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Redfin CEO Glenn Kelman at the Technology Alliance annual luncheon in Seattle. (GeekWire Photo / Kevin Lisota)

Both Zillow Group and Redfin have evolved from just trying to simplify residential real estate, to controlling the process from start to finish by buying and selling directly to consumers. But the Seattle real estate rivals arrived at this destination with different motivations.

At an event in Washington D.C. held by the U.S. Department of Justice and Federal Trade Commission that fittingly focused on competition in real estate, Redfin and Zillow broke down their reasons for jumping into home buying and selling. Redfin made the move more than a year ago with Redfin Now, while Zillow just embarked on the journey recently and is still in the middle of its first sales.

Kathleen Philips, Zillow’s chief legal officer, says she was skeptical when Zillow jumped into home buying and selling through the expansion of its Instant Offers program. However, she quickly learned there was a significant demographic that would rather take a little less money on a sale for the convenience and certainty of completing the process quickly.

“It sounds incredibly obvious, but it took us a long time to focus on the fact that once someone starts shopping for a home, particularly once they have identified the home, all they care about is getting into that home,” Philips said. “They actually don’t care about their old home anymore … We think this is an alternative that some consumers want, and that’s why we’ve launched this.”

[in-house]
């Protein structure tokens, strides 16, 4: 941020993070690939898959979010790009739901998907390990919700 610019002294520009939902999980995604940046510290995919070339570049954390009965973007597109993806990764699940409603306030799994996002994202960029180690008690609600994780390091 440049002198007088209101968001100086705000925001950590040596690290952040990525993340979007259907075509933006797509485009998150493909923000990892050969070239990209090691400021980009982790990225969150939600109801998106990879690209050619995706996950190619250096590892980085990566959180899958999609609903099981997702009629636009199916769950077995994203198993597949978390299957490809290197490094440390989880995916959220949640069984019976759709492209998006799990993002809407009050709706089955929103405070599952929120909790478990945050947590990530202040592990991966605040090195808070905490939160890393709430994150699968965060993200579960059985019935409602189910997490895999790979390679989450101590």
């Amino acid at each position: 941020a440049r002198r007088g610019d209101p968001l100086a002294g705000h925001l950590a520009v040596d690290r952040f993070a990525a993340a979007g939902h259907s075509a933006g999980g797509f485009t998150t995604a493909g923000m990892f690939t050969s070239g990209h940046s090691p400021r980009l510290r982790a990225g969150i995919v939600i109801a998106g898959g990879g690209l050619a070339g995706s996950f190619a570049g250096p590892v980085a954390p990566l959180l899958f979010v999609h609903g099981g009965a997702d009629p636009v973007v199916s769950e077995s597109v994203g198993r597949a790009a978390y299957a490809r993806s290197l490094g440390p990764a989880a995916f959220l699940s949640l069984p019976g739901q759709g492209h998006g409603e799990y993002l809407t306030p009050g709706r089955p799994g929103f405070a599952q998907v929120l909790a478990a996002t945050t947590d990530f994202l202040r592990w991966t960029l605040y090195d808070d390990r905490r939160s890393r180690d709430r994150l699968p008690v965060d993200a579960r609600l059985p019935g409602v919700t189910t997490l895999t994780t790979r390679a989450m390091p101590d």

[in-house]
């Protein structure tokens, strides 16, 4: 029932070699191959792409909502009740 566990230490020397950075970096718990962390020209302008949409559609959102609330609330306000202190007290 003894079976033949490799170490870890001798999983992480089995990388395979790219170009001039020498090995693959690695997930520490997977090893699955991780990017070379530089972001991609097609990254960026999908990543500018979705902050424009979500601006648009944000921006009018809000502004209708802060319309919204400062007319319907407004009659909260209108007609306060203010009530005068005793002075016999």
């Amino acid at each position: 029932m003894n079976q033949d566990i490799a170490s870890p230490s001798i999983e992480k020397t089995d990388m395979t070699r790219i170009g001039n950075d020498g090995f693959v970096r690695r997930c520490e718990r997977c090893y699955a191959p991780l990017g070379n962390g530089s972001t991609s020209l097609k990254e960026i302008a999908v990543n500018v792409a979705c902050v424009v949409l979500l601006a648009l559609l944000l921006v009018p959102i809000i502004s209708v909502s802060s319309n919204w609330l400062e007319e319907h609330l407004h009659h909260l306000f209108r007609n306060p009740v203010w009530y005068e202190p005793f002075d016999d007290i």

Kathleen Philips.

Zillow listed its first home for sale in the suburbs of Phoenix last month. It paid $410,000 for a house it is looking to sell for $425,000. Zillow CEO Spencer Rascoff has said the company’s goal is not to make a ton of money on each and every home but to target small profits on a huge volume of sales.

More than a year after launching Redfin Now, the company recently expanded the amount of home value it is willing to keep on its books from $10 million to $25 million. Reflecting on the program, Redfin CEO Glenn Kelman said getting into direct sales creates an interesting dynamic, where the company is on the opposite of the negotiating table from the customers it is trying to help. On one side is an agent who might even be associated with Redfin telling sellers to hold out and sell for more via traditional means. Redfin on the other side is telling customers to take the easy money, even if it’s a little less, and Kelman says about one in 10 want the easy money.

Kelman said a primary drivers for his company’s entrance into direct home sales was the lack of access to credit for consumers. Kelman says his company, through Redfin Now, has basically become a bridge for buyers from the old home to the new one.

“The problem is that 10 years ago it used to be that you could borrow money for your next house, while you owned your current house,” Kelman said. “Now, you as a consumer can’t. But even though credit has become tight for consumers, it has become ridiculously easy for businesses. So we are basically a provider of credit, and that to me is why consumers are paying that extra amount.”

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